- Drilling into the granularity of it. What the hell does that mean? Were we not just at 30,000 feet? Are we now looking closely at the specifics of a proposal? Doctors and lawyers make up their own words, now consultants want in on the action too I guess. This phrase alone spiked the drill-as-murder-weapon murder rate of senior consulting executives.
- Using all the tools in the toolbox. Some BS catch phrases stay classics for decades and this one leads the way. Has rolled more eyes than all bad puns ever told.
- Lettuce and tomatoes. This granddaddy of them all is the Model T of consultantspeak. Twenty five years later I still have no clue.
- Moving from good to great to world class. This was usually followed by, “moving to a new job when this company implodes”.
- Thinking outside the box. Wait, we just put all our tools in the tool box. Now we are outside the box? How are we accessing the tools? This later spawned the phrase “going postal”.
- Fulfilling the promise of a quality experience. Is that like a back rub with a happy ending?
- Optimizing the interface of the stakeholder experience. Not content with calling us what we really are-residents, business owners, taxpayers, dumb-as-rocks-wallet-lightened-shortly-with-an-expensive-pre-written-report, whatever we are, we are absolutely not stakeholders. Unless I am camping and putting up a tent, and I have some tent stakes in my hand. Then I am a stakeholder.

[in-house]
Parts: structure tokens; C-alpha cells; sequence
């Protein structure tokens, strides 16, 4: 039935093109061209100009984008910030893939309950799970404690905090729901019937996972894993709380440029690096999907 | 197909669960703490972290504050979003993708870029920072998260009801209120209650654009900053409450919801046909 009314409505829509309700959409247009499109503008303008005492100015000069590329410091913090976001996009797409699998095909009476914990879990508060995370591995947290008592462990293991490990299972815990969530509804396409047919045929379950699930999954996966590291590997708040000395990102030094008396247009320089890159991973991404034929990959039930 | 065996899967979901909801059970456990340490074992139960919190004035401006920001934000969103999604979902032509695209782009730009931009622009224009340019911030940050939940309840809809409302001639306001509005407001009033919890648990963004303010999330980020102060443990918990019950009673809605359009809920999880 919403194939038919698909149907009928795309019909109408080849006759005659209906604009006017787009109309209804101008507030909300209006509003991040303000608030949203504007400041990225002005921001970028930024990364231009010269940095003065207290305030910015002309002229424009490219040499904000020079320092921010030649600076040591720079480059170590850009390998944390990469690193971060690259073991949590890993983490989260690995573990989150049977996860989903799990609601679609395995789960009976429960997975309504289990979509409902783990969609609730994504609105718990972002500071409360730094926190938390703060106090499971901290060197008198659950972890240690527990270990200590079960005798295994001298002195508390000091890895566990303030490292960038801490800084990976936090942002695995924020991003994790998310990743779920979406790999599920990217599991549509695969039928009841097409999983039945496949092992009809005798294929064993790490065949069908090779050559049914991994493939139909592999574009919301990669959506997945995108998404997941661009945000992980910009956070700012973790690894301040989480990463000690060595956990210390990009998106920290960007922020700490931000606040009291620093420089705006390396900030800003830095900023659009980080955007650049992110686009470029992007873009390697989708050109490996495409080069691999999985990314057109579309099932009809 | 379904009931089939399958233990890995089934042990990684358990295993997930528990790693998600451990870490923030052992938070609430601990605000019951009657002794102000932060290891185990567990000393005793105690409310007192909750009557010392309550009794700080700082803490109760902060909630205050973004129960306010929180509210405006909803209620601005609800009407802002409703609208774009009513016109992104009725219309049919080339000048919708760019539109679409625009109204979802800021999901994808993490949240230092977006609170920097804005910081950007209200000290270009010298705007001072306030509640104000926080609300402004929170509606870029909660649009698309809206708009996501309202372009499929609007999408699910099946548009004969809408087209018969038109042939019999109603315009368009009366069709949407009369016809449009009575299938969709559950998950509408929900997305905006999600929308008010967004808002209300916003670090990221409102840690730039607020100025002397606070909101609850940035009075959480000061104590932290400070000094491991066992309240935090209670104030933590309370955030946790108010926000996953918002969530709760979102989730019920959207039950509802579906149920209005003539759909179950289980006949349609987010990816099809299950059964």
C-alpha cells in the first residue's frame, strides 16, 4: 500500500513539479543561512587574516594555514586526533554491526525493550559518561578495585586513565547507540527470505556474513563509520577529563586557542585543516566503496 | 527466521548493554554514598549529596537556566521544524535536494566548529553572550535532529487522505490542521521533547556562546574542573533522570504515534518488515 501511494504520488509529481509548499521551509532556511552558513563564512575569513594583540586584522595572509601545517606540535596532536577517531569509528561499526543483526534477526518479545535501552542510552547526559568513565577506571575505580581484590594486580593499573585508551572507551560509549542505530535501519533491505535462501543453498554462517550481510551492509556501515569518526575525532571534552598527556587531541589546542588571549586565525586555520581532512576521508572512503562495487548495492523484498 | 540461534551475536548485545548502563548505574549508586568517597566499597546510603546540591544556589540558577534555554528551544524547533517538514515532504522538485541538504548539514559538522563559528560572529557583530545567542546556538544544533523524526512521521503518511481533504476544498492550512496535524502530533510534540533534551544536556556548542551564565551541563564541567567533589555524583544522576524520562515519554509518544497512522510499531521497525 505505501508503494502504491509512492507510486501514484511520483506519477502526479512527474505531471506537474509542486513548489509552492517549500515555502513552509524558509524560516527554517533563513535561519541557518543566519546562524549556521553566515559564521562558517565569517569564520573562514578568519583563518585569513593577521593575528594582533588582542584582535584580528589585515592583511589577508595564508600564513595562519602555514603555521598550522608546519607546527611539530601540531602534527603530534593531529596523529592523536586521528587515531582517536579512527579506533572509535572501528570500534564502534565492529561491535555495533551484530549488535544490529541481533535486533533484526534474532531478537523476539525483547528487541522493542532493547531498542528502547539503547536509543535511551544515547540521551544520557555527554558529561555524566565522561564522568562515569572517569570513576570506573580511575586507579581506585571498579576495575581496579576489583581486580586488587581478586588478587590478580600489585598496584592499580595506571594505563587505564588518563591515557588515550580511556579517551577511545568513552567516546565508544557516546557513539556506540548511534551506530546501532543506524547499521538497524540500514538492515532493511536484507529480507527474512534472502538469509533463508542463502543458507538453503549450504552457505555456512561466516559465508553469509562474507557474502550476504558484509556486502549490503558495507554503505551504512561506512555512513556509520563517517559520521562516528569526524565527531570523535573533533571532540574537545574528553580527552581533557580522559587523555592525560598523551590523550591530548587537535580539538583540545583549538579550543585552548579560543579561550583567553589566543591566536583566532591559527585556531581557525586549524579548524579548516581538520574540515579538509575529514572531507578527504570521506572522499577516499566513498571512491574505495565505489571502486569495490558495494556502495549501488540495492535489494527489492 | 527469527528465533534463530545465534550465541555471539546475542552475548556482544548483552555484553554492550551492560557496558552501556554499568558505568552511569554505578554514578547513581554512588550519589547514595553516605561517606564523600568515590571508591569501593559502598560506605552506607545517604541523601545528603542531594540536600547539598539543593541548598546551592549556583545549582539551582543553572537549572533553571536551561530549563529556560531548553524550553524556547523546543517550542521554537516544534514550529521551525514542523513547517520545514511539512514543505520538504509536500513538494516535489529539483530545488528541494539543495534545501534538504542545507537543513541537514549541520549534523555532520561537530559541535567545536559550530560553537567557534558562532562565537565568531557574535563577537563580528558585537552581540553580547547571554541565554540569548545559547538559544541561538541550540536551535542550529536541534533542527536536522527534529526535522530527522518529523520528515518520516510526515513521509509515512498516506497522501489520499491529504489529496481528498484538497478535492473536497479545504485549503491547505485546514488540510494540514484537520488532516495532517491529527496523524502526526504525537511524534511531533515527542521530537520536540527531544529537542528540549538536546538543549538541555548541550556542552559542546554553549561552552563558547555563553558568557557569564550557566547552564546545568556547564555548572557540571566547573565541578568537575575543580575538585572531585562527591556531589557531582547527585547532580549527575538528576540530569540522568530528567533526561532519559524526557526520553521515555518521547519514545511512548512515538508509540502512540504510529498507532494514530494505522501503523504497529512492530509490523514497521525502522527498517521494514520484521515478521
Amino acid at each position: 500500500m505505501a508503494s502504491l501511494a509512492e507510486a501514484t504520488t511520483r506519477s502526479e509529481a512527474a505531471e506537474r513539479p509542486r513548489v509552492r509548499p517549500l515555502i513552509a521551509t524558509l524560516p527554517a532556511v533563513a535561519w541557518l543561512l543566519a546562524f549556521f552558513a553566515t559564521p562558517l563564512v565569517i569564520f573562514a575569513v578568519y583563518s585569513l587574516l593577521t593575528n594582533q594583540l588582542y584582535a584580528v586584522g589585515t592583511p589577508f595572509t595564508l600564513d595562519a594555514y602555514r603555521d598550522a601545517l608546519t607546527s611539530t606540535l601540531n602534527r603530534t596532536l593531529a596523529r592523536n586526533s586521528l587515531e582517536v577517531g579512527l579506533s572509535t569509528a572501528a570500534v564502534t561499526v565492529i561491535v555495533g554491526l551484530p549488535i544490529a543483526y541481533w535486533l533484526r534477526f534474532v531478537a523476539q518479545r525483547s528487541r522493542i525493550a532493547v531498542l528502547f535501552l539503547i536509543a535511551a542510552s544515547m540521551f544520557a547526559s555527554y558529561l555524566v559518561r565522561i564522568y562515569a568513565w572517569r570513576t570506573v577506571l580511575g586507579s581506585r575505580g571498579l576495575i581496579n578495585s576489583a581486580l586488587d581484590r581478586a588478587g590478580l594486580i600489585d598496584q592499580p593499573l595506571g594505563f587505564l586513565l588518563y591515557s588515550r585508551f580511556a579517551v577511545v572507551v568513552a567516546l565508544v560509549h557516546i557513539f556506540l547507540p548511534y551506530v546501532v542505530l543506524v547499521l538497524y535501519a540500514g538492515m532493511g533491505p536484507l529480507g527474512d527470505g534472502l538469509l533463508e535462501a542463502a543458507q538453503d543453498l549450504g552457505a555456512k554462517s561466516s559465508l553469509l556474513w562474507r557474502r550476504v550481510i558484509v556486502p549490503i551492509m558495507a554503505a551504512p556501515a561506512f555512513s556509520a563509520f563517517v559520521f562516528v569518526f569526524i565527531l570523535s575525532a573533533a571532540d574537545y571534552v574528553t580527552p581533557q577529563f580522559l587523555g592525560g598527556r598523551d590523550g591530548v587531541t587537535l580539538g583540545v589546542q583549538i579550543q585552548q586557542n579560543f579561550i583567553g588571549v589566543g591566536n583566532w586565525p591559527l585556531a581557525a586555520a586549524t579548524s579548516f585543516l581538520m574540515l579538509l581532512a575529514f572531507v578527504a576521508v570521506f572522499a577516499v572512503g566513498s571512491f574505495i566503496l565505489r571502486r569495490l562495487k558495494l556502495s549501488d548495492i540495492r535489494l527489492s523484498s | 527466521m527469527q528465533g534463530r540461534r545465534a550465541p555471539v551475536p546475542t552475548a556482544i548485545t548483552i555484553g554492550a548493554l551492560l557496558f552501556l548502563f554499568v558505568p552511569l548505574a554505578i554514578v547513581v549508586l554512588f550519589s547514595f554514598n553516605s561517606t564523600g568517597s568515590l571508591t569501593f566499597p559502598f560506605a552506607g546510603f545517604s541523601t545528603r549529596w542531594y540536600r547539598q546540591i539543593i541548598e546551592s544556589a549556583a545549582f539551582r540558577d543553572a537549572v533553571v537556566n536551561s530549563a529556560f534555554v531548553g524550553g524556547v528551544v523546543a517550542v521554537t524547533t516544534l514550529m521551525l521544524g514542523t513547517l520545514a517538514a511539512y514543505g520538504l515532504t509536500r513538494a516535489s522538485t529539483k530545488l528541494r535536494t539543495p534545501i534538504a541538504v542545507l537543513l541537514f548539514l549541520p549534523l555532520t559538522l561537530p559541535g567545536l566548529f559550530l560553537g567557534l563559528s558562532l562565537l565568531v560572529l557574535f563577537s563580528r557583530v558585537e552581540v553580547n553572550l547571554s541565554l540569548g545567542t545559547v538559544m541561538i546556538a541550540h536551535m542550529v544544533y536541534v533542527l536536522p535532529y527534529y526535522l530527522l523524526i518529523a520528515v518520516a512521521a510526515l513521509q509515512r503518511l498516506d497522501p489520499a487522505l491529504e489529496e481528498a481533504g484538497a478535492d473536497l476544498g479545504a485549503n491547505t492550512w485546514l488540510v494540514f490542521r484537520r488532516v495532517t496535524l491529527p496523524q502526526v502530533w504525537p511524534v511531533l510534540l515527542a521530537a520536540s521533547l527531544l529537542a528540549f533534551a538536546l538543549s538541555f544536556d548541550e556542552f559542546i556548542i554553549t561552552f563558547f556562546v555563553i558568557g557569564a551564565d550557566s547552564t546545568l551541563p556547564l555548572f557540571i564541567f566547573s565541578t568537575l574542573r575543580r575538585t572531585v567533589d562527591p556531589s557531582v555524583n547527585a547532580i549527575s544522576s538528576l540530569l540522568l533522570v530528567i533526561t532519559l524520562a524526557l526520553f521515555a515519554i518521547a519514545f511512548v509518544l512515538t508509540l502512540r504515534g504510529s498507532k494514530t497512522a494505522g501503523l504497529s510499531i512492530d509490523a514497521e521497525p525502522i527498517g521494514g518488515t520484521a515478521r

- Leveraging our assets. Kind of like buying on margin. More bang for the buck, but it assumes we know what and where our assets are, and if we could find them with both hands if they were on backwards.
- Focusing on both the quantitative and the qualitative. Not just how long we are going to be screwed up, but how thoroughly we are going to be as well.
- Win-Win scenario. Sorry, for every winner, there is a loser. If not, it would be a tie. Ask Memphis.
To sum up; having first verified that the stakeholders take ownership of goals, a robust process and a careful examination of total quality management (TQM) grows best-of-class opportunity for hands-on proactive innovation moving forward.
We do not know what we are getting into. Or maybe we do. Branding and marketing goes all through an entity. Here is a check list from brand ensemble.
Tells of bad branding efforts (TOIBE’s):
- Acronyms used to distract an audience by abbreviating meaningless phrases into real words
- Investing in the future, meaning spending hundreds of thousands now for some unguaranteed gain later.
- Secret proprietary tools and methods. Sign on the dotted line first, but we have them, and you need them.
- Process, process, process. Good process is more important than good results. Really.
- Press releases that show your company is “dedicating the resources necessary to leverage multiple channels simultaneously and effectively for future growth”.
- A staff with less experience than you have. If people can figure it out for themselves, just make sure you are there to facilitate.
- Endless bullet listings.
North Star Destination Strategies. “Branding More Communities In More States Than Any Other Company” Wow, if that is the best they can do for themselves…